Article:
Golf Course Flooding – Before, During and After

2017 was a record year for flooding. Not only locally but throughout the country.  Hurricanes battered coastal areas and areas inland seemed to trap rain and surge water for what seemed like weeks

July 2017 Rainfall Event – Northeast Illinois

The July 2017 rainfall event that came through a portion of Lake County, Illinois, was one for the ages.   Rainfall depths in some of the areas of the county reached 6+ inches in approximately 12-hours and water surface elevations of waterways reached levels that had never been seen before.

Photos of flooded fairways and greens  located along the Skokie River in Lake County popped up through email and twitter. For some background of the area, during the early 1900s the low-lying land adjacent to rivers and waterways were prime locations to construct golf courses. How prime?  There are approximately 11 golf courses built adjacent to the 13 miles of the Skokie River.

Bob O’Link Golf Club

The location of Bob O’ Link golf course is unique.  Located near southern boundary of Lake County it is divided by the Skokie River.  The tributary area is approximately 20 square miles with 85% developed with residential, commercial and industrial facilities. The long and narrow shaped watershed allows stormwater to fill streams and sewers quickly, resulting it flash flooding.

These flash flood events produce a devastating amount of damage to residential and commercial structures, they also recede quickly and get back within the banks in a relatively short time period.  For example, by the time the Skokie River had reached peak water surface elevations and returned to its banks, many of the larger waterways in the county were still days away from reaching its peak, let alone recede.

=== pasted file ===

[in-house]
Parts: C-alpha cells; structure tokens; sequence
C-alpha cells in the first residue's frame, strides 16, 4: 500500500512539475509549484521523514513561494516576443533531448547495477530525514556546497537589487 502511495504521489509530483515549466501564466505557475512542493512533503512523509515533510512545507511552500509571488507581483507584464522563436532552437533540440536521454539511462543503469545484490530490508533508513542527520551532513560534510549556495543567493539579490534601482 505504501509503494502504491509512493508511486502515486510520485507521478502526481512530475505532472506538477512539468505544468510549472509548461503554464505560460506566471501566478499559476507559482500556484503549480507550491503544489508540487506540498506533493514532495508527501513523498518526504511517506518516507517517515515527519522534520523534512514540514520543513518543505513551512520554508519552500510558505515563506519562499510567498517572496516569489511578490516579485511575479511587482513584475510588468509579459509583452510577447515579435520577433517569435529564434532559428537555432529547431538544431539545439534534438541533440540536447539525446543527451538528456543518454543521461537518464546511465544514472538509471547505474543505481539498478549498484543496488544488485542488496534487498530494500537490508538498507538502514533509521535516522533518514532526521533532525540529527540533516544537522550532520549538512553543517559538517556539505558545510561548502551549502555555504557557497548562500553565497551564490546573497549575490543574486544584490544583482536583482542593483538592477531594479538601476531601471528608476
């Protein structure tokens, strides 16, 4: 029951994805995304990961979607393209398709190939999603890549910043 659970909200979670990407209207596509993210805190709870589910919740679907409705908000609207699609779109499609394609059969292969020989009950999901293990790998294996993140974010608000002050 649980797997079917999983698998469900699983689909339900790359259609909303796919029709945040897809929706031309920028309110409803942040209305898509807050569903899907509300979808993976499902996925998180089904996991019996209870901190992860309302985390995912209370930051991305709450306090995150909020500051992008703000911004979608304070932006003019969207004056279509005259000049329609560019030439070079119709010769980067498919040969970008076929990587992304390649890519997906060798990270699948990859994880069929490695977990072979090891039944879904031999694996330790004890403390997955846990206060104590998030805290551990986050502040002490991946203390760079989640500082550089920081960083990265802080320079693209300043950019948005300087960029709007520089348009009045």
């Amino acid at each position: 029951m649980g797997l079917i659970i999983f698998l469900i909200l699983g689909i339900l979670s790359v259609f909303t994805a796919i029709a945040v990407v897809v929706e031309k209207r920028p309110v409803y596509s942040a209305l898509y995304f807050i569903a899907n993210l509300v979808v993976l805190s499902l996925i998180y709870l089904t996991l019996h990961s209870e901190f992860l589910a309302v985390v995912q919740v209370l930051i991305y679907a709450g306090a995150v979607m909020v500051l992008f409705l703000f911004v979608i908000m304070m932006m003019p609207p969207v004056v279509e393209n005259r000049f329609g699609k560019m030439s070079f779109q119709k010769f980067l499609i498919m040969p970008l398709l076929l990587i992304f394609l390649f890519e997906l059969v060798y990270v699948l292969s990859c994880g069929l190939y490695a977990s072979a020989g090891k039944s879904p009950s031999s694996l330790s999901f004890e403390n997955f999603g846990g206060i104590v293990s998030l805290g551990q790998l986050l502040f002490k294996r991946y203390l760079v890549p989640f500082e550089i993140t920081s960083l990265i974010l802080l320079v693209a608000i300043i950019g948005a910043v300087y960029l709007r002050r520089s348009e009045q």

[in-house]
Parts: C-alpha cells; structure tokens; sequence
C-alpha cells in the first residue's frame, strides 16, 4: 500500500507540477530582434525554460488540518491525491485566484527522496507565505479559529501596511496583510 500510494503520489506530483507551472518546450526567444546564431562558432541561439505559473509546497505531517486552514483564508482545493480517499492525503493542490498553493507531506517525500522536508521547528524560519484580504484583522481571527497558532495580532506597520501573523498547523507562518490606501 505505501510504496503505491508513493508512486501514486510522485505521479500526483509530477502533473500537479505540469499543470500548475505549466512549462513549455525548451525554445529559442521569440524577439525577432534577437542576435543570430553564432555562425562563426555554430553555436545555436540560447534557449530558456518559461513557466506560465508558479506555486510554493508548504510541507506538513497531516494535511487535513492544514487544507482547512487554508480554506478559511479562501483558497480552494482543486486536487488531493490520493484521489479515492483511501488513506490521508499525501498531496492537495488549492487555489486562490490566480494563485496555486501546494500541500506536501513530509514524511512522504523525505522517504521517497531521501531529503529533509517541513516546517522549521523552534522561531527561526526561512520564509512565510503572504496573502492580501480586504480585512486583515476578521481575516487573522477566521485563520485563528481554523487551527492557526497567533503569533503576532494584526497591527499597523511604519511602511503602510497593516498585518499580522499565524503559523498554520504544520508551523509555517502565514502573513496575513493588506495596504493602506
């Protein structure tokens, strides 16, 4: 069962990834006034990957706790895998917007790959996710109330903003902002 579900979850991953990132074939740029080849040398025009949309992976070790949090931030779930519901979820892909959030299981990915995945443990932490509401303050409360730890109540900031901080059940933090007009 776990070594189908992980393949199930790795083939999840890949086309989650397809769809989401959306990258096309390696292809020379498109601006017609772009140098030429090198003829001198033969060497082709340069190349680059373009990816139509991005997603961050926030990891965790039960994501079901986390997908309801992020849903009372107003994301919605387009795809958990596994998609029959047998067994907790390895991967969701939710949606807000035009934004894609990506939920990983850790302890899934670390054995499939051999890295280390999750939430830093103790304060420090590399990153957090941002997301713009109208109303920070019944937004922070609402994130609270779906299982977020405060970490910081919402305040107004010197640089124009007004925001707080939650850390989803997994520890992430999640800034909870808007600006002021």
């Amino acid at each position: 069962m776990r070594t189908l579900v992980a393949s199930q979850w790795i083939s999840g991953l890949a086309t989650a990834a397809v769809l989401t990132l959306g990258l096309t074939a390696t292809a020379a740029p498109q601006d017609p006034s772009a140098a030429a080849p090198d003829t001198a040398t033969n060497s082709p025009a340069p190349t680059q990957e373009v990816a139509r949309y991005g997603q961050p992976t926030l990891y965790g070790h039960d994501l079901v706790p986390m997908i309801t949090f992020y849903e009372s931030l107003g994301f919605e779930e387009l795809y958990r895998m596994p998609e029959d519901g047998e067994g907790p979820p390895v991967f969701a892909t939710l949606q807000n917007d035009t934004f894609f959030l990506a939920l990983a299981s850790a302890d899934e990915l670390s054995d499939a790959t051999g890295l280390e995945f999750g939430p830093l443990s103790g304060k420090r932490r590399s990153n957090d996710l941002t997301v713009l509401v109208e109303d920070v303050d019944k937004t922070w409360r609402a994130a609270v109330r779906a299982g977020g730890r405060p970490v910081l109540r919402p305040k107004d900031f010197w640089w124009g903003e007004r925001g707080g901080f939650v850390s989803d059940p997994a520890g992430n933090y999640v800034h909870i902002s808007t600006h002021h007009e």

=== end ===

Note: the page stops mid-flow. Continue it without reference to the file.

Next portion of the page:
Prior to Flood Event:

Bob O’Link Golf Club

Bob O’Link Golf Club

During the Flood Event:

Flooded Conditions – July 2017
Flooded Conditions – July 2017
Flooded Conditions – July 2017
Flooded Condition – July 2017

I’ve had opportunities in my career to see the areas flooded with stormwater but never a chance to see what devastation it leaves behind on a golf course until this event came through.

I reached out to Scott Pavalko, Director of Agronomy at Bob O’Link Golf Club, to ask a few questions regarding the impact, the frequency that this occurs and what goes into getting the course back to playing conditions.

Huge thanks to Scott Pavalko of Bob O’Link Golf Club for helping out with this. You can find Scott on Twitter @spavalko. All photos used were provided by Scott. Remember to thank your superintendent for getting the course ready every day and especially after the storm of the century rolls through.

Q: How often does the river coming out of bank and flooding the course happen?

A: In my limited history here, I would say the average is 1 to 2 times per season.  This was by far the worst but it was our second flood in 3 weeks.

 Q: What are the biggest concerns when water comes out of bank and inundates the fairways?

A: We have a few concerns.  Typically the largest concern is the silt that will be left behind after the water recedes.  Depending on the temperatures, scorching of the turf can also be a concern.  This typically occurs where the standing water is most shallow.  The extreme wet conditions also create an environment that encourages turf diseases.  In particular pythium blight can damage large areas of turf in a short period of time and is expensive to treat.


July 2017 Flood Aftermath

Q:  Do the floodwaters impact any tees or greens at Bob O’Link?

A:  We have a couple (2) of very small tees that were underwater during this most recent flood.  This is the first time that I have seen them under water. When we built the tees we attempted to grade them to be above the 100yr flood elevation so either we made a mistake or this most recent storm exceeded that elevation.